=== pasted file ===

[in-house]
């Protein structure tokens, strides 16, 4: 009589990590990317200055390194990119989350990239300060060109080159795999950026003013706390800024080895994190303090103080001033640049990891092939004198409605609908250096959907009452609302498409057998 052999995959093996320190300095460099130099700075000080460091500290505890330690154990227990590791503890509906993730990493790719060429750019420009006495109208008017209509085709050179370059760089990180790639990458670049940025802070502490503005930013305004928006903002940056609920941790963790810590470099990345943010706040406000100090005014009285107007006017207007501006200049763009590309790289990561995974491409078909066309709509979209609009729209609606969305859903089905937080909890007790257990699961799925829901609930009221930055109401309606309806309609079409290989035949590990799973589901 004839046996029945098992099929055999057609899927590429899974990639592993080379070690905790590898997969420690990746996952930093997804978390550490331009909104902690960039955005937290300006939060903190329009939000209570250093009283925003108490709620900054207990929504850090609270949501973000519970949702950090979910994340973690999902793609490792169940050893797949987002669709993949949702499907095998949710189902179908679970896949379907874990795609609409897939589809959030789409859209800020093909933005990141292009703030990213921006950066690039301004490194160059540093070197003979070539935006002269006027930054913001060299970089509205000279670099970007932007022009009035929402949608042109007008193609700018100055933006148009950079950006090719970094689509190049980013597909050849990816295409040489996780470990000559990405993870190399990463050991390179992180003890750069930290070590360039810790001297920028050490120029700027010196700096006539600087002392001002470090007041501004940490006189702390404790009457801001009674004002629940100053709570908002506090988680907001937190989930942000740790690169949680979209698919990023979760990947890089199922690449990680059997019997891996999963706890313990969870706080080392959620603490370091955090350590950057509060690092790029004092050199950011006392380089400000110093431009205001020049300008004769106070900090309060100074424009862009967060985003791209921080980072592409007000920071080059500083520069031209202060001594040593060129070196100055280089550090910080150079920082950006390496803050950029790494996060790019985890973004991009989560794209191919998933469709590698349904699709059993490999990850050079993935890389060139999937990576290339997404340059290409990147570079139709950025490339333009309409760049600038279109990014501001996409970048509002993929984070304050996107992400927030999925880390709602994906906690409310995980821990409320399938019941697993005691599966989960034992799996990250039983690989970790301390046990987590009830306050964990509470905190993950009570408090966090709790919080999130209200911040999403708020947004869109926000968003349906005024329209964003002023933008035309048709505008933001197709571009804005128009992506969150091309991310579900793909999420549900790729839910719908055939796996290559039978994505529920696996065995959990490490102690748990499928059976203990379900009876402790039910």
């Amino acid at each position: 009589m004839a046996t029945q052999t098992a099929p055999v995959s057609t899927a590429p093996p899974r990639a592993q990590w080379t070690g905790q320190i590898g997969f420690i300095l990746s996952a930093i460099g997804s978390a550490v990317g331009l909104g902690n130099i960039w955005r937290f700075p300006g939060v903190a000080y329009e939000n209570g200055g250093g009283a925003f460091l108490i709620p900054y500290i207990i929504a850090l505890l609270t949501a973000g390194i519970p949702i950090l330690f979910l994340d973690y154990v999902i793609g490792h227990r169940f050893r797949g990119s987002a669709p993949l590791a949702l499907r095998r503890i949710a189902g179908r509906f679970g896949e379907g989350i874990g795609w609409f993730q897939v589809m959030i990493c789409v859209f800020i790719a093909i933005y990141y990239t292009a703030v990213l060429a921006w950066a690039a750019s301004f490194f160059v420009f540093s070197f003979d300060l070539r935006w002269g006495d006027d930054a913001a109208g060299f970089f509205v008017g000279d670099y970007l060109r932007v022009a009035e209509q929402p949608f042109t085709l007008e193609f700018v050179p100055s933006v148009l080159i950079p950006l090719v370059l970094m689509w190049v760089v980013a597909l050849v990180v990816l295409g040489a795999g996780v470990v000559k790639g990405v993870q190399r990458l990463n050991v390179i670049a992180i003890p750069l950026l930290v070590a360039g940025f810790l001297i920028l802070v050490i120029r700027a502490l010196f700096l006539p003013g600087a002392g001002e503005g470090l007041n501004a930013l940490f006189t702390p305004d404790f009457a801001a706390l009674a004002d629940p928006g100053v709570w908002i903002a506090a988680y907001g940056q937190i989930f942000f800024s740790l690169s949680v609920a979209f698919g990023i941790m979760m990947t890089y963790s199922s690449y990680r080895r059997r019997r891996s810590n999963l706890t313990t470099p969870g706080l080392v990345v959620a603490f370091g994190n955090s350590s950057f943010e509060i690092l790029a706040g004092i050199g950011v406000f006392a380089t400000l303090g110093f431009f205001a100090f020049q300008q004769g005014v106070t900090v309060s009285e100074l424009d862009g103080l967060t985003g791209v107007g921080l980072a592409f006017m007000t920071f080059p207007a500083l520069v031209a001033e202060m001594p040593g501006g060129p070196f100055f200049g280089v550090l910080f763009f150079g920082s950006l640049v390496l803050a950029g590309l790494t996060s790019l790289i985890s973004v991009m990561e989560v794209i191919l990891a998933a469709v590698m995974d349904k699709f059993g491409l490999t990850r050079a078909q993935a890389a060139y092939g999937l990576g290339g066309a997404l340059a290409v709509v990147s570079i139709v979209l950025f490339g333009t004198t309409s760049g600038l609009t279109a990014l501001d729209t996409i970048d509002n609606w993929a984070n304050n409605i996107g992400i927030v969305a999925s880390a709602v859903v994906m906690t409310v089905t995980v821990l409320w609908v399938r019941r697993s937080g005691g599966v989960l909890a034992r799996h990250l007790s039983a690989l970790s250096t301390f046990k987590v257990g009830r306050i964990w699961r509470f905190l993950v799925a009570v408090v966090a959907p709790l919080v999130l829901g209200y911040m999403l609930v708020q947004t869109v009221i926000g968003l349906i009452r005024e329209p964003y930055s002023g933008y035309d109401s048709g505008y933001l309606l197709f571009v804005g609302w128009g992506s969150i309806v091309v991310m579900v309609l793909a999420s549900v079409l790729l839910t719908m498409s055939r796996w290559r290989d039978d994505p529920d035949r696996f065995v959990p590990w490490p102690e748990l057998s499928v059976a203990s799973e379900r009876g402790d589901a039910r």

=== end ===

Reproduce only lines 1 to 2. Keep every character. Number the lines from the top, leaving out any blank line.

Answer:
[in-house]
């Protein structure tokens, strides 16, 4: 009589990590990317200055390194990119989350990239300060060109080159795999950026003013706390800024080895994190303090103080001033640049990891092939004198409605609908250096959907009452609302498409057998 052999995959093996320190300095460099130099700075000080460091500290505890330690154990227990590791503890509906993730990493790719060429750019420009006495109208008017209509085709050179370059760089990180790639990458670049940025802070502490503005930013305004928006903002940056609920941790963790810590470099990345943010706040406000100090005014009285107007006017207007501006200049763009590309790289990561995974491409078909066309709509979209609009729209609606969305859903089905937080909890007790257990699961799925829901609930009221930055109401309606309806309609079409290989035949590990799973589901 004839046996029945098992099929055999057609899927590429899974990639592993080379070690905790590898997969420690990746996952930093997804978390550490331009909104902690960039955005937290300006939060903190329009939000209570250093009283925003108490709620900054207990929504850090609270949501973000519970949702950090979910994340973690999902793609490792169940050893797949987002669709993949949702499907095998949710189902179908679970896949379907874990795609609409897939589809959030789409859209800020093909933005990141292009703030990213921006950066690039301004490194160059540093070197003979070539935006002269006027930054913001060299970089509205000279670099970007932007022009009035929402949608042109007008193609700018100055933006148009950079950006090719970094689509190049980013597909050849990816295409040489996780470990000559990405993870190399990463050991390179992180003890750069930290070590360039810790001297920028050490120029700027010196700096006539600087002392001002470090007041501004940490006189702390404790009457801001009674004002629940100053709570908002506090988680907001937190989930942000740790690169949680979209698919990023979760990947890089199922690449990680059997019997891996999963706890313990969870706080080392959620603490370091955090350590950057509060690092790029004092050199950011006392380089400000110093431009205001020049300008004769106070900090309060100074424009862009967060985003791209921080980072592409007000920071080059500083520069031209202060001594040593060129070196100055280089550090910080150079920082950006390496803050950029790494996060790019985890973004991009989560794209191919998933469709590698349904699709059993490999990850050079993935890389060139999937990576290339997404340059290409990147570079139709950025490339333009309409760049600038279109990014501001996409970048509002993929984070304050996107992400927030999925880390709602994906906690409310995980821990409320399938019941697993005691599966989960034992799996990250039983690989970790301390046990987590009830306050964990509470905190993950009570408090966090709790919080999130209200911040999403708020947004869109926000968003349906005024329209964003002023933008035309048709505008933001197709571009804005128009992506969150091309991310579900793909999420549900790729839910719908055939796996290559039978994505529920696996065995959990490490102690748990499928059976203990379900009876402790039910």